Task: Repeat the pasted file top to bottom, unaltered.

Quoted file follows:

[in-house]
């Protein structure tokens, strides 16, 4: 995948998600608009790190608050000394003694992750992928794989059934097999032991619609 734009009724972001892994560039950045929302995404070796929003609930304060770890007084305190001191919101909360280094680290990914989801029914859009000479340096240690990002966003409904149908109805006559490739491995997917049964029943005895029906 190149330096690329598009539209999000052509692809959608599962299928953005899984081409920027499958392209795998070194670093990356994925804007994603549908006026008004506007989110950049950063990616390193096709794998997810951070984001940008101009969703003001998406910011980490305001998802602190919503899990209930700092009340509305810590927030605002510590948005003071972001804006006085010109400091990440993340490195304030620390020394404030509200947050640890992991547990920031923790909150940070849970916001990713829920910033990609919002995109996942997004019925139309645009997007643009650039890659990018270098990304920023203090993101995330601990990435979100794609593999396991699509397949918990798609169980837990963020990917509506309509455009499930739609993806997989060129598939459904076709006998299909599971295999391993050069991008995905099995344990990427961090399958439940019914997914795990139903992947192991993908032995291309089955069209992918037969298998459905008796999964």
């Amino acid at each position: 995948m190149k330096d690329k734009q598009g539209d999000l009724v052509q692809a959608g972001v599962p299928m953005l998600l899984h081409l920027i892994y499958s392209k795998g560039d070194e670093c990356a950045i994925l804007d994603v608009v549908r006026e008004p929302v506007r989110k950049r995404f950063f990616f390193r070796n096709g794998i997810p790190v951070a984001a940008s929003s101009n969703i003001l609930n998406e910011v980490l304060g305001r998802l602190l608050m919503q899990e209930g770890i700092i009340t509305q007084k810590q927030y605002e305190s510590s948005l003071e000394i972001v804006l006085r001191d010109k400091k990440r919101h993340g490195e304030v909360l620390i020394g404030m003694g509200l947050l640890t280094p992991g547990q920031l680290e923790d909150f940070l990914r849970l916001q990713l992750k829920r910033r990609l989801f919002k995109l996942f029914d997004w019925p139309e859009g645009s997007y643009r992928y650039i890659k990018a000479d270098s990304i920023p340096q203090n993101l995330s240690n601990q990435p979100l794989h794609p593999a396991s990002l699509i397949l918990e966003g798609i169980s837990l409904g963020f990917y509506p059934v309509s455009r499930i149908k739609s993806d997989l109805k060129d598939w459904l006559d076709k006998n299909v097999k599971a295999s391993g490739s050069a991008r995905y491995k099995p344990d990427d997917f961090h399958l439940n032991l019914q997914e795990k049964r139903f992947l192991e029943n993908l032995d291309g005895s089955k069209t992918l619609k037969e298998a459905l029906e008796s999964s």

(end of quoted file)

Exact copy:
[in-house]
């Protein structure tokens, strides 16, 4: 995948998600608009790190608050000394003694992750992928794989059934097999032991619609 734009009724972001892994560039950045929302995404070796929003609930304060770890007084305190001191919101909360280094680290990914989801029914859009000479340096240690990002966003409904149908109805006559490739491995997917049964029943005895029906 190149330096690329598009539209999000052509692809959608599962299928953005899984081409920027499958392209795998070194670093990356994925804007994603549908006026008004506007989110950049950063990616390193096709794998997810951070984001940008101009969703003001998406910011980490305001998802602190919503899990209930700092009340509305810590927030605002510590948005003071972001804006006085010109400091990440993340490195304030620390020394404030509200947050640890992991547990920031923790909150940070849970916001990713829920910033990609919002995109996942997004019925139309645009997007643009650039890659990018270098990304920023203090993101995330601990990435979100794609593999396991699509397949918990798609169980837990963020990917509506309509455009499930739609993806997989060129598939459904076709006998299909599971295999391993050069991008995905099995344990990427961090399958439940019914997914795990139903992947192991993908032995291309089955069209992918037969298998459905008796999964």
């Amino acid at each position: 995948m190149k330096d690329k734009q598009g539209d999000l009724v052509q692809a959608g972001v599962p299928m953005l998600l899984h081409l920027i892994y499958s392209k795998g560039d070194e670093c990356a950045i994925l804007d994603v608009v549908r006026e008004p929302v506007r989110k950049r995404f950063f990616f390193r070796n096709g794998i997810p790190v951070a984001a940008s929003s101009n969703i003001l609930n998406e910011v980490l304060g305001r998802l602190l608050m919503q899990e209930g770890i700092i009340t509305q007084k810590q927030y605002e305190s510590s948005l003071e000394i972001v804006l006085r001191d010109k400091k990440r919101h993340g490195e304030v909360l620390i020394g404030m003694g509200l947050l640890t280094p992991g547990q920031l680290e923790d909150f940070l990914r849970l916001q990713l992750k829920r910033r990609l989801f919002k995109l996942f029914d997004w019925p139309e859009g645009s997007y643009r992928y650039i890659k990018a000479d270098s990304i920023p340096q203090n993101l995330s240690n601990q990435p979100l794989h794609p593999a396991s990002l699509i397949l918990e966003g798609i169980s837990l409904g963020f990917y509506p059934v309509s455009r499930i149908k739609s993806d997989l109805k060129d598939w459904l006559d076709k006998n299909v097999k599971a295999s391993g490739s050069a991008r995905y491995k099995p344990d990427d997917f961090h399958l439940n032991l019914q997914e795990k049964r139903f992947l192991e029943n993908l032995d291309g005895s089955k069209t992918l619609k037969e298998a459905l029906e008796s999964s």